Saturday night 8pm Only on 17

EXIT THROUGH THE GIFT SHOP
The mysterious Banksy makes his film debut with a provocative view on the secret lives of street artists

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treet art or “graffiti” to the passer-by has been gracing streets all over the world for years! But not many get to witness this underground world at its best, when streets become alive with masked artists in the late hours of the night. Exit through the gift shop brings us straight there, to the nitty and gritty of it all, and who else would be the person to depict this underground world but none other than Banksy himself. The masked British graffiti artist/prankster has become infamous for his paintings and sculptures popping up all over Britain. Street Art has became the most counter culturally thing since punk and we get to witness a glimpse of it at its best.

Exit through the gift shop follows some other famous guerrilla artists such as Shepard Fairy, renowned for his stylized “hope” poster of Barack Obama.The film focuses around a French shop keeper and amateur film maker Thierry Guetta, who finds himself caught up in the LA graffiti night scene, in where he makes it his goal to make a documentary on the hidden art. As Guetta's reputation grows among the street artists through dedicating years of his life and footage to capturing every moment of it all, he finally crosses paths with Banksy and the two form an unlikely partnership, in which Banksy agrees to let him document him at work. Guetta even videotapes Banksy's infamous "Guatanamo Bay" prank at Disneyland, wherein a handcuffed, hooded figure in an orange jumpsuit is placed beside one of the rides. The film takes a turn however, as the documentary that Guetta originally set out to do flops, and in need of a new project, Guetta decides to create his own graffiti persona, and begins to hit the street with his own yet familiar style stencils calling himself “Mr Brainwash”.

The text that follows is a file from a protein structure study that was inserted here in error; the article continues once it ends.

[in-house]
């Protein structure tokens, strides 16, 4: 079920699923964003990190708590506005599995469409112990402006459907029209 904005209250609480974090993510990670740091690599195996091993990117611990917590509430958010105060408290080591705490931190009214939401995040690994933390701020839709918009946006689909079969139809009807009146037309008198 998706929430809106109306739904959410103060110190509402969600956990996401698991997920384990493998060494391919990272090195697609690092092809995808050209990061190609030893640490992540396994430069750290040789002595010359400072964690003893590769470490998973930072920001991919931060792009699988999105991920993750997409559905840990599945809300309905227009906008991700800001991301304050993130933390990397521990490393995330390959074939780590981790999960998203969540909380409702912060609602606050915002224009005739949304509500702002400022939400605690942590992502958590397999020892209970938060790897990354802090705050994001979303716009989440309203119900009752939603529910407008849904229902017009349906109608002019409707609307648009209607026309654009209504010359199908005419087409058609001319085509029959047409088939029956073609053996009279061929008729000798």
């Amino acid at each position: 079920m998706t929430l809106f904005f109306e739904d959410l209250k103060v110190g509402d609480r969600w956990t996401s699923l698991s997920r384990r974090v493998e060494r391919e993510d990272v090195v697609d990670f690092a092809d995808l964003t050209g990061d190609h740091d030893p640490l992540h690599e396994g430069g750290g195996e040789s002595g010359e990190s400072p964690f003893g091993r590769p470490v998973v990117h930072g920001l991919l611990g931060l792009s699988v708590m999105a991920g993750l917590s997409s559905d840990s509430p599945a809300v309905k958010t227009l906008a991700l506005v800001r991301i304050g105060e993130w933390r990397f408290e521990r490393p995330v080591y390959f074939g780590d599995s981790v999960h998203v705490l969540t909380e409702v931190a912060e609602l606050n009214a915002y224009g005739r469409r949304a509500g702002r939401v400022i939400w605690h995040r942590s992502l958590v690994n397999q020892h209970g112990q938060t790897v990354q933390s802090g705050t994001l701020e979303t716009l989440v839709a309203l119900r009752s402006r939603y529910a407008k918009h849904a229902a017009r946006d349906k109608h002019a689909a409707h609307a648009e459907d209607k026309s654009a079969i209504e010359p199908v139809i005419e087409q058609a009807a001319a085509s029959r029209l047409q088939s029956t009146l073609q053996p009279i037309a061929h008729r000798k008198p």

This not a film to take on face value, especially when we are being told the story from the masked identity himself, and there is even strong debate from sceptics that the film is semi-fictionalised into Banksy’s personal workshop, and the strange and rather eccentric character of Mr Brainwash. Even as Banksy plainly puts it when speaking about the bumbling Frenchman, “I used to encourage everyone I knew to make art; I don’t do that so much anymore.” However, real or just an elaborate hoax, the academy award nominee for best feature documentary perfectly proves a point that art can maintain a fame purely through hype, and that people are ignorant to the value of it. “A lot of people never use their initiative because no-one told them to.” -Banksy

By Amy Stuart

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“I use d to e ncou age e rveryo ne I k to ma new ke art ; I don do th at so much ’t anym ore” Bank sy

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Samba city The
And
As Liverpool’s Brazilica festival prepares for its sixth annual celebration, Amy Stuart investigates why street dance festivals are as an important cultural event in the UK, as in anywhere else in the world.